NY's plastic bag ban survives lawsuit, but not unscathed
ALBANY, N.Y. (AP) — New York’s never-enforced ban on single-use plastic bags has survived a lawsuit lodged by a plastic bag manufacturer and convenience store owners, but a state judge ruled Thursday that state regulators went too far by allowing stores to hand out thicker plastic bags.
A state law effective March 1 bans many types of businesses from using the thin plastic bags that have been clogging up landfills, getting tangled in trees and accumulating in lakes and seas. Single-use paper bags are still allowed, but counties have the option of imposing a 5 cent fee.
But the Department of Environmental Conservation agreed to delay enforcement of the law as the state fought to get a court to toss the lawsuit. And amid the COVID-19 pandemic, some retailers have prohibited customers from bringing in reusable bags that New York lawmakers hope to promote.
State Supreme Court Justice Gerald Connolly ordered New York in a decision released Thursday to strike a part of the plastic bag ban regulations that some environmental activists worried would allow retailers to eventually hand out a bag several times thicker than the kind provided at Macy’s and shopping malls.
State environmental conservation commissioner Basil Seggos has defended the exemption as in line with the law. And his agency has said the plastic industry probably lacks the machinery to produce thicker plastic bags that meet New York’s proposed standard and still be cost-effective.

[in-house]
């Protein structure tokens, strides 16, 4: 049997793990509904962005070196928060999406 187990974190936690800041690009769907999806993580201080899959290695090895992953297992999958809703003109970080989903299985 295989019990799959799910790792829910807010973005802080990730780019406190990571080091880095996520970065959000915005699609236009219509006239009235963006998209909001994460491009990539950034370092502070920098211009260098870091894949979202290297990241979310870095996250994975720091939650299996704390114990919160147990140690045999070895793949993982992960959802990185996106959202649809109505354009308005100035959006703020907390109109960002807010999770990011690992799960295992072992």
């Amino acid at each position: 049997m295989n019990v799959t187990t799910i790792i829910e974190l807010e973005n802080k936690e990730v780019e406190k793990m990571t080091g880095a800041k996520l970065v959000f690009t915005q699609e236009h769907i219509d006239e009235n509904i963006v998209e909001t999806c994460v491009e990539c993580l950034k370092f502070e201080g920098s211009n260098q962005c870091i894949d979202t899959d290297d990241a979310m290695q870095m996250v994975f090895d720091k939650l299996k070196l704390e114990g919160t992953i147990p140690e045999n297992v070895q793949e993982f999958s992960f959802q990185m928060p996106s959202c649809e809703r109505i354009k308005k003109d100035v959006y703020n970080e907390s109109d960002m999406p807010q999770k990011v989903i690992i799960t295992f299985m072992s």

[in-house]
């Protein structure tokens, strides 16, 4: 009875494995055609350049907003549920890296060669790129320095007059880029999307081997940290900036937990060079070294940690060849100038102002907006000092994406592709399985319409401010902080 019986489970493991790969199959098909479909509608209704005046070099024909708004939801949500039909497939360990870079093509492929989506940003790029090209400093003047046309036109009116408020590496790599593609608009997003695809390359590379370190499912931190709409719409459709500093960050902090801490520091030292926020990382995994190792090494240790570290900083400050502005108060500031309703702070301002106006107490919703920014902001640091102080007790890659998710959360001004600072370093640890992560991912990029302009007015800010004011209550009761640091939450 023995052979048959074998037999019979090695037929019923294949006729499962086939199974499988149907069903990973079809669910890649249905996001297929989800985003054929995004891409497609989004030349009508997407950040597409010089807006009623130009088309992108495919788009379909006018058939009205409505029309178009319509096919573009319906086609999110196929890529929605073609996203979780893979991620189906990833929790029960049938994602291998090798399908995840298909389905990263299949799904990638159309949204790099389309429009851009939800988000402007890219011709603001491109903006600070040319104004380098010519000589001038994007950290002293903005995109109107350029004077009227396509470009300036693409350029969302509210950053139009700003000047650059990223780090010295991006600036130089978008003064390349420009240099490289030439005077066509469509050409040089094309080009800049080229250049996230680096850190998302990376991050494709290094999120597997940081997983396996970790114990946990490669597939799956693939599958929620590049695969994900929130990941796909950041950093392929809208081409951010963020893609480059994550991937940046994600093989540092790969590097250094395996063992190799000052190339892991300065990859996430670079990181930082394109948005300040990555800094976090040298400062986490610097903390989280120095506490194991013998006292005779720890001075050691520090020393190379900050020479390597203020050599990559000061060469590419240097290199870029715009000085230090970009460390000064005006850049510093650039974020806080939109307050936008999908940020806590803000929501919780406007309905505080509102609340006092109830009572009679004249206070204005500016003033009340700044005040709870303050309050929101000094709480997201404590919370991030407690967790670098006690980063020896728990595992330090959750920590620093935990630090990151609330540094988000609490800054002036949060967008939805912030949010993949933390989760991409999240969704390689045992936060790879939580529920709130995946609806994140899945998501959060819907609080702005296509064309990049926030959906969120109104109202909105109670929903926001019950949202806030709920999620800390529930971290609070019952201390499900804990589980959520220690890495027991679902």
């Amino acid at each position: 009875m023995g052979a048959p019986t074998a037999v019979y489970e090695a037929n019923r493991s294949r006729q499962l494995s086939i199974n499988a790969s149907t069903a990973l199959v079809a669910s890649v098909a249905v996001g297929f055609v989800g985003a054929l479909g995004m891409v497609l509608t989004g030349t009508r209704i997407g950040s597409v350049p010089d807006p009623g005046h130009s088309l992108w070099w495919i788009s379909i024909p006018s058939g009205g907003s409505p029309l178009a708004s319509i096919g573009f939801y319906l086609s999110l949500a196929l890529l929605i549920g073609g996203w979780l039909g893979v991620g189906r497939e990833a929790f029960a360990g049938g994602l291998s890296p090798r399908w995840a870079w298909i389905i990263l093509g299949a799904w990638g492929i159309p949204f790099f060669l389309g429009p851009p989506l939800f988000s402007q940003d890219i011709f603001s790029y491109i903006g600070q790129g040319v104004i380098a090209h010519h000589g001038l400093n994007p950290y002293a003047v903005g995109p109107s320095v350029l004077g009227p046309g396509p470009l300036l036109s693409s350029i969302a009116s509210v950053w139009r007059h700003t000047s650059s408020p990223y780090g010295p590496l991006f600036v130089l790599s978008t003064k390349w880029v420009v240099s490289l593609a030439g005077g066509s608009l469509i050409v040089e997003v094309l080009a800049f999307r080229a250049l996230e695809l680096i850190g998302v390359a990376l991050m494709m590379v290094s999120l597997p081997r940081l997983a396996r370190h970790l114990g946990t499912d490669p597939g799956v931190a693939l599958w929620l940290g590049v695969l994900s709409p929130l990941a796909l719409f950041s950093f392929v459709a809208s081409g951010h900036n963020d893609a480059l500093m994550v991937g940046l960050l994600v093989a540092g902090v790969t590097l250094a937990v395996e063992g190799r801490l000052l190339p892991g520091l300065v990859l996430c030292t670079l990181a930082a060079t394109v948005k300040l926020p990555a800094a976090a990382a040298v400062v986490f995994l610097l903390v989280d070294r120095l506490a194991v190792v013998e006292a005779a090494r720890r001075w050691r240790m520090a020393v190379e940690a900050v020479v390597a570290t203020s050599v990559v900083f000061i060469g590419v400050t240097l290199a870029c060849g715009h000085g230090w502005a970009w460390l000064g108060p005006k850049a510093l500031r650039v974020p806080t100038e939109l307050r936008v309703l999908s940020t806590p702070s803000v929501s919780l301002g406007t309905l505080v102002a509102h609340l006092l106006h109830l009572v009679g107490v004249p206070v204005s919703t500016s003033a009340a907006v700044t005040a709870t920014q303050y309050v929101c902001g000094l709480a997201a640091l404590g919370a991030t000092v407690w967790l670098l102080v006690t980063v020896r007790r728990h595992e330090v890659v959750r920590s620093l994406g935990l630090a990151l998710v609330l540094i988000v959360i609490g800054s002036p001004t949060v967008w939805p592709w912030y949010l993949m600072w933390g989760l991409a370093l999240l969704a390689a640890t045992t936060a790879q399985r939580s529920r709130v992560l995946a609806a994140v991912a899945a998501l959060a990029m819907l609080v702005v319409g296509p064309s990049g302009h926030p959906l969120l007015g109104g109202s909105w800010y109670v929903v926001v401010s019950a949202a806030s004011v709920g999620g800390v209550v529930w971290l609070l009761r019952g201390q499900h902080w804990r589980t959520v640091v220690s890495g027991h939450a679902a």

But Justice Connolly said Thursday the exemption was in "plain contradiction" of the state law.
"It remains, of course, within the province of the Legislature to enact legislation to the extent it seeks to expand the list of ’exempt bags," he wrote.
Department officials plan to soon notify stores and businesses about when and how New York will start enforcing the law.
"The court’s decision is a victory and a vindication of New York State’s efforts to end the scourge of single-use plastic bags and a direct rebuke to the plastic bag manufacturers who tried to stop our law," Seggos said in a statement.
Plastic bag manufacturers and convenience store owners had argued New York’s plastic bag ban would bankrupt their industries. And they argued the court should discard the entire ban because state regulators needed legislative permission for their exemption for thicker plastic bags.
Justice Connolly said those opponents failed in their arguments to strike down New York’s plastic bag ban in light of the ongoing COVID-19 crisis.
Zachary Taylor, director of the American Recyclable Plastic Bag Alliance, said New York’s law is still "unworkable" and warned that small retailers will struggle to get paper bags amid the pandemic.
The advocacy group, which represents the U.S. plastic bag manufacturing industry, has reported spending $145,000 on lobbying New York lawmakers who pushed for single-use bag regulations over the last two years, according to state lobbying records.
"Unfortunately, we are back where we started, and New York’s bag ban is still broken," Taylor said.
Supporters of New York’s ban who had criticized the exemption for thicker bags said New York’s plastic bag ban is now a model for other states.
"Once fully implemented, New Yorkers will see the benefits of this law almost immediately with less plastic bag litter in neighborhoods, parks and rivers," Judith Enck, president of advocacy group Beyond Plastics and former EPA Regional Administrator, said.